(A sermon based on John 21:1-19 for the Third Sunday of Easter 2013)
You have likely heard the quote “Failure is not an option.” It’s a nice thought and it would be a good motivator in a time of crisis when all energies need to be focused on finding solutions that will help a person or group work toward a positive outcome.
If you really think about it, though, you have to admit that it doesn’t hold up. Failure is always an option; sometimes it comes despite our best efforts while sometimes it comes because we choose it by our failure to give our best effort.
I like this Chinese proverb better: “Failure is not falling down but refusing to get up.” Sometimes we will not succeed but we don’t truly fail unless we don’t get up and try again. I remember reading about a monk describing life in the monastery to a writer: “We fall down and we get up again. We fall down and we get up again. We fall down and we get up again.”
When it comes to talking about who we are as it compares with who we can be, I find myself in a quandary. As a follower of Christ, as a pastor of the Church, and as a proclaimer of the gospel, I feel like idealism and realism are having a tug of war—and I’m the rope.
I must tell you that we who are growing up into Jesus Christ can be making a lot more progress toward who we are coming to be in Christ than we are willing to believe. I do us a disservice if I do not tell you that we need always to be moving upward; I do not tell you the truth unless I tell you that we all have a long way to go and we can go farther if we desire it. That’s the idealism—we can and should be becoming all that we are meant in Christ to be; we can and should be doing all that we are meant in Christ to do. We walk in newness of life and the Spirit of God is in us; therefore our expectations of ourselves should be high and we cannot excuse ourselves if they are not.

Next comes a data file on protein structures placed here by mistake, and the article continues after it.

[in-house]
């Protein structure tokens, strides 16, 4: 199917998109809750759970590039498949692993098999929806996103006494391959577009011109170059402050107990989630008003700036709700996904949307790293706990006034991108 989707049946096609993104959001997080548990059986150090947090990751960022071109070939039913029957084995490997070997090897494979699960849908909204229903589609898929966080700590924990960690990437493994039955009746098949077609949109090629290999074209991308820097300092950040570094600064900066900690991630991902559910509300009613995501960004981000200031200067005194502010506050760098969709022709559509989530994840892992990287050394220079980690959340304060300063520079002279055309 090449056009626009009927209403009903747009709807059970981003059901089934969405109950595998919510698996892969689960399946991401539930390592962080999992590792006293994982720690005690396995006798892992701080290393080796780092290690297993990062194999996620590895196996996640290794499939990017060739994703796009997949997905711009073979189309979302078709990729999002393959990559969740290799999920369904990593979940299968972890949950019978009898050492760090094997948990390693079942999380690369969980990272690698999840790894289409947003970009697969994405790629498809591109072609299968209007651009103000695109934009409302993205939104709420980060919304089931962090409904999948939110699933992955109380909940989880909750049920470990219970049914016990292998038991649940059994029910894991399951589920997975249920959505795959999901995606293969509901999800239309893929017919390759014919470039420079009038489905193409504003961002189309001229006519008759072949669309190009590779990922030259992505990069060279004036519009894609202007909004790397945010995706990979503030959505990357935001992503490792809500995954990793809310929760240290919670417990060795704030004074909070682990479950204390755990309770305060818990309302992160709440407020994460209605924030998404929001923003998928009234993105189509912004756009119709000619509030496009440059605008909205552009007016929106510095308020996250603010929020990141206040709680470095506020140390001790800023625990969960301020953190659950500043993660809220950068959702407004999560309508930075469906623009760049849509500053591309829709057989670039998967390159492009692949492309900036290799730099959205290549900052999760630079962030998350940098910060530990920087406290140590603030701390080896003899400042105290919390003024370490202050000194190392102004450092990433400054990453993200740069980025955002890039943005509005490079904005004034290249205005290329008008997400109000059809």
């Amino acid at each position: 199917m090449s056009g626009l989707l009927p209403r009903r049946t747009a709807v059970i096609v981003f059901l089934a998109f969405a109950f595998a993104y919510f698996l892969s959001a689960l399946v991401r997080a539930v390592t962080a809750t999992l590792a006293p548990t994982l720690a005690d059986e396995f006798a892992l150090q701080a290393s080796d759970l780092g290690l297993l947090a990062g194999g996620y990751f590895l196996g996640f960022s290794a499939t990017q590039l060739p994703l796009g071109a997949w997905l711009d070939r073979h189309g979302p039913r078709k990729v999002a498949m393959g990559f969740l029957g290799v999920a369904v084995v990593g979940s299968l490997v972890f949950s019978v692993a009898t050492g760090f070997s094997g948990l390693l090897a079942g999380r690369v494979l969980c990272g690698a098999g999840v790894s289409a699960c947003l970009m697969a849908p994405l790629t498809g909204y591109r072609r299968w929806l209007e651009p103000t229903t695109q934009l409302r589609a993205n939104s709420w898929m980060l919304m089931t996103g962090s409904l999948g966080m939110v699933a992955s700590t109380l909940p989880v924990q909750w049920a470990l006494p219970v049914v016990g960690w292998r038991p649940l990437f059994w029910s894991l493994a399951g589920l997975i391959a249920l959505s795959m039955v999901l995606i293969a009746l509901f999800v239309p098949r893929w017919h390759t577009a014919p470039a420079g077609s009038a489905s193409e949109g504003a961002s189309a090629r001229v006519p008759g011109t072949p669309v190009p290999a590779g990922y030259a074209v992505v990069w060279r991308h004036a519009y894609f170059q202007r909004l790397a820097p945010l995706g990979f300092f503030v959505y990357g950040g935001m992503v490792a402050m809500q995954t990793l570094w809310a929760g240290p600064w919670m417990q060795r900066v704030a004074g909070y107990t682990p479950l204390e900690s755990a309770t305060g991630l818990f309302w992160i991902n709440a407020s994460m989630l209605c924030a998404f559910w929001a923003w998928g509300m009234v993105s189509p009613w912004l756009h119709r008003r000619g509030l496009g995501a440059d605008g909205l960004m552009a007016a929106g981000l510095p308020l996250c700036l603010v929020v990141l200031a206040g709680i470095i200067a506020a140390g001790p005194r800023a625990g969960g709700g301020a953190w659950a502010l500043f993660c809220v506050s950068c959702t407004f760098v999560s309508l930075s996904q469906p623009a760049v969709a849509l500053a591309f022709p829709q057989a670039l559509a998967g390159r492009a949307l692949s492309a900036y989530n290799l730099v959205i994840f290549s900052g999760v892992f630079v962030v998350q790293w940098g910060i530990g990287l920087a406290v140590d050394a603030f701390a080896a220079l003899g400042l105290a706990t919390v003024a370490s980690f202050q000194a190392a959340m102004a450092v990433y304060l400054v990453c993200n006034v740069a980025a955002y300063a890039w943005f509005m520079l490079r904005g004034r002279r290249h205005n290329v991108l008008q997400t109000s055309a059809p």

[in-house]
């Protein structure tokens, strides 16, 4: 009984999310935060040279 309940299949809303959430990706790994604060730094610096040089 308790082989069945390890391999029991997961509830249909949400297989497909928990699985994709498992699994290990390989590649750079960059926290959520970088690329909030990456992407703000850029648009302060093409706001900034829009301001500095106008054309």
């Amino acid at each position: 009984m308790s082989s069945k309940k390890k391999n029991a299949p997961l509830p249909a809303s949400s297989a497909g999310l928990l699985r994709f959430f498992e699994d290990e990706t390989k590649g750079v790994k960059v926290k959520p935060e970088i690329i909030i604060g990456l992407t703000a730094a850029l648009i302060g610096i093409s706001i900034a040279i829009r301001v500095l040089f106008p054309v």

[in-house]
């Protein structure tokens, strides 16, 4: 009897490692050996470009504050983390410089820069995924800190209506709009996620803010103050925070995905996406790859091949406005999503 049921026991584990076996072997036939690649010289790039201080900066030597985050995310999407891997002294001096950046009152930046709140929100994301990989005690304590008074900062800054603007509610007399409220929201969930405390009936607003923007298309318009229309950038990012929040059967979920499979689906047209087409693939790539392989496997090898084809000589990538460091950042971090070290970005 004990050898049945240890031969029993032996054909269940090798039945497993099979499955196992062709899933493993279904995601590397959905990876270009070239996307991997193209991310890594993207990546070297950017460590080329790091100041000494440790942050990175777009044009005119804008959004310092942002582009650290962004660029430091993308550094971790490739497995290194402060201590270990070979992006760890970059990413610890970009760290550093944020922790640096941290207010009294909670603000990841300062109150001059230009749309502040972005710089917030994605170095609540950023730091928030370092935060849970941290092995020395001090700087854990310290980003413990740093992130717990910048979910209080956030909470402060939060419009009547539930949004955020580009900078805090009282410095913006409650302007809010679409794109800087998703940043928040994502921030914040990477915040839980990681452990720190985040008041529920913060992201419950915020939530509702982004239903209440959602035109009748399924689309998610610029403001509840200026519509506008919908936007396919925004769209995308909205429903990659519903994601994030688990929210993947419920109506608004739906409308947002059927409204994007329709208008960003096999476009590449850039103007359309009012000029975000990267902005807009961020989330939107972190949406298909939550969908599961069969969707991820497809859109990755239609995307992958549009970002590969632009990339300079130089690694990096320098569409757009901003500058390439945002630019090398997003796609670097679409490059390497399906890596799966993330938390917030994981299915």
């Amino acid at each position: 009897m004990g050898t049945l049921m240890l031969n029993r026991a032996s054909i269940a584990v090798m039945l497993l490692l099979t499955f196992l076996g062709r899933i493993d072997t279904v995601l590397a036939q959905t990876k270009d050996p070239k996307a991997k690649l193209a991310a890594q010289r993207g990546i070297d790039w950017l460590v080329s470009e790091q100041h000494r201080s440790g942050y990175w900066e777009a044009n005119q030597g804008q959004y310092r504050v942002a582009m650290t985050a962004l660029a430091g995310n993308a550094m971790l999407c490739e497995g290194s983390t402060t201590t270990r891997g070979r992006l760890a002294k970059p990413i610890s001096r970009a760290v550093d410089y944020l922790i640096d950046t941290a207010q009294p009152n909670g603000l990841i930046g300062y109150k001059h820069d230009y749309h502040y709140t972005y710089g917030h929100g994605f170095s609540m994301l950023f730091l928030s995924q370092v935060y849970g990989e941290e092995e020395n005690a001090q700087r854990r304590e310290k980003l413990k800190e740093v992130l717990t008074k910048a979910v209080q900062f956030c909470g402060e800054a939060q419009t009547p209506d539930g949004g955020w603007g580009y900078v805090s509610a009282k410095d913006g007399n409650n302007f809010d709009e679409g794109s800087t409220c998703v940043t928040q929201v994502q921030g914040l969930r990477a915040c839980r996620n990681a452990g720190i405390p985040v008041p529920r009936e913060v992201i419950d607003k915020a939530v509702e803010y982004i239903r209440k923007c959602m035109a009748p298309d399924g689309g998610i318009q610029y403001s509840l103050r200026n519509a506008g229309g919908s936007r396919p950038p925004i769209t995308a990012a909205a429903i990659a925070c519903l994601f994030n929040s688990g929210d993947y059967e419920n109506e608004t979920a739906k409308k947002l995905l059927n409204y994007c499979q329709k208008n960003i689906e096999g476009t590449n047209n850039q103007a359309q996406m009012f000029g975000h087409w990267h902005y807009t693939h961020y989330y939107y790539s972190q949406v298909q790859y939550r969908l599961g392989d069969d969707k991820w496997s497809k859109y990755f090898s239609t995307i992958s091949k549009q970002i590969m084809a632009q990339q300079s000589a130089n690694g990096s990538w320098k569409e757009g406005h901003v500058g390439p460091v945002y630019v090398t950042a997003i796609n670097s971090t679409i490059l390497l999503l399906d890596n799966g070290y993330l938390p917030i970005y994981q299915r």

On the other hand, I must tell you that along the way, failure is an option. That is not an excuse; it is a fact. We do fail along the way even if we are doing our best, which we often are not. We will at times not be who we could have been; we will at times not do what we could have done.
Everybody fails. Some of us seem to have the ability to deny it or to justify it so that we don’t have to face up to our fallibility while others of us seem paralyzed by the possibility of failure.
Odd as it may see, though, there are times when our failures can work out for the best. That is some of the best of the good news.
And so we come to Simon Peter.
On the night that Jesus was betrayed, Simon Peter told Jesus that he would lay down his life for him to which Jesus replied, “Will you lay down your life for me? Very truly, I tell you, before the cock crows, you will have denied me three times” (John 13:38). While John does not record Peter’s response, both Mark and Matthew tell us that Peter insisted he would do no such thing—and I am sure that he meant it.
And in such sureness can lie the problem. Why? For one thing, if you are sure you won’t fail, you won’t be on your guard against failure. For another thing, if you are sure you won’t fail, you might not quite believe it when you do and try to blame everybody but you for your failure. For a third thing, if you are sure you won’t fail and you happen not to in a particular situation in which failure might have been expected, you just might find yourself tending toward the very non-Christian characteristic of arrogance.